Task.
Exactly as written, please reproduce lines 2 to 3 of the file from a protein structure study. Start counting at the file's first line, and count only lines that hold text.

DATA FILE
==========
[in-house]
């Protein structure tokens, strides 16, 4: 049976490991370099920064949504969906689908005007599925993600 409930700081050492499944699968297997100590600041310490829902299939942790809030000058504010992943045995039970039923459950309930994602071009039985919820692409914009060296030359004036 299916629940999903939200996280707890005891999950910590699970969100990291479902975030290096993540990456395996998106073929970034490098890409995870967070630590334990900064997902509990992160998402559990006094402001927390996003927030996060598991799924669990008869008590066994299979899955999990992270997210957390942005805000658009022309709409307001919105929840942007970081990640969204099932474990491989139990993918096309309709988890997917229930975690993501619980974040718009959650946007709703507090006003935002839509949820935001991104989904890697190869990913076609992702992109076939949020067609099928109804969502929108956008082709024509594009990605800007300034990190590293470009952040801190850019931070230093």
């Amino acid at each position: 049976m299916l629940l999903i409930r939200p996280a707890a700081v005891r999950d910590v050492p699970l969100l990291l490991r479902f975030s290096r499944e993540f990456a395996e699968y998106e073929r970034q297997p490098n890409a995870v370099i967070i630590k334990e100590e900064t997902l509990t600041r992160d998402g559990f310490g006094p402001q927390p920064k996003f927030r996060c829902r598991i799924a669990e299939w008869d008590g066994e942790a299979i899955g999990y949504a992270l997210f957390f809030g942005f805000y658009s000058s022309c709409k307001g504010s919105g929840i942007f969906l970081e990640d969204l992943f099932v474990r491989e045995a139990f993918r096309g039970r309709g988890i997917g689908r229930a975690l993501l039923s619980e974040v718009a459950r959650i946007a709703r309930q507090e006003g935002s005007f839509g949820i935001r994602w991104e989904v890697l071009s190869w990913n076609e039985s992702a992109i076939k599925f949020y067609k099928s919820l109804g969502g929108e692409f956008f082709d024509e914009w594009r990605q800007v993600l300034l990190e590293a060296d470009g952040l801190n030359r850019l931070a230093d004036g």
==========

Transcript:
């Protein structure tokens, strides 16, 4: 049976490991370099920064949504969906689908005007599925993600 409930700081050492499944699968297997100590600041310490829902299939942790809030000058504010992943045995039970039923459950309930994602071009039985919820692409914009060296030359004036 299916629940999903939200996280707890005891999950910590699970969100990291479902975030290096993540990456395996998106073929970034490098890409995870967070630590334990900064997902509990992160998402559990006094402001927390996003927030996060598991799924669990008869008590066994299979899955999990992270997210957390942005805000658009022309709409307001919105929840942007970081990640969204099932474990491989139990993918096309309709988890997917229930975690993501619980974040718009959650946007709703507090006003935002839509949820935001991104989904890697190869990913076609992702992109076939949020067609099928109804969502929108956008082709024509594009990605800007300034990190590293470009952040801190850019931070230093």
């Amino acid at each position: 049976m299916l629940l999903i409930r939200p996280a707890a700081v005891r999950d910590v050492p699970l969100l990291l490991r479902f975030s290096r499944e993540f990456a395996e699968y998106e073929r970034q297997p490098n890409a995870v370099i967070i630590k334990e100590e900064t997902l509990t600041r992160d998402g559990f310490g006094p402001q927390p920064k996003f927030r996060c829902r598991i799924a669990e299939w008869d008590g066994e942790a299979i899955g999990y949504a992270l997210f957390f809030g942005f805000y658009s000058s022309c709409k307001g504010s919105g929840i942007f969906l970081e990640d969204l992943f099932v474990r491989e045995a139990f993918r096309g039970r309709g988890i997917g689908r229930a975690l993501l039923s619980e974040v718009a459950r959650i946007a709703r309930q507090e006003g935002s005007f839509g949820i935001r994602w991104e989904v890697l071009s190869w990913n076609e039985s992702a992109i076939k599925f949020y067609k099928s919820l109804g969502g929108e692409f956008f082709d024509e914009w594009r990605q800007v993600l300034l990190e590293a060296d470009g952040l801190n030359r850019l931070a230093d004036g």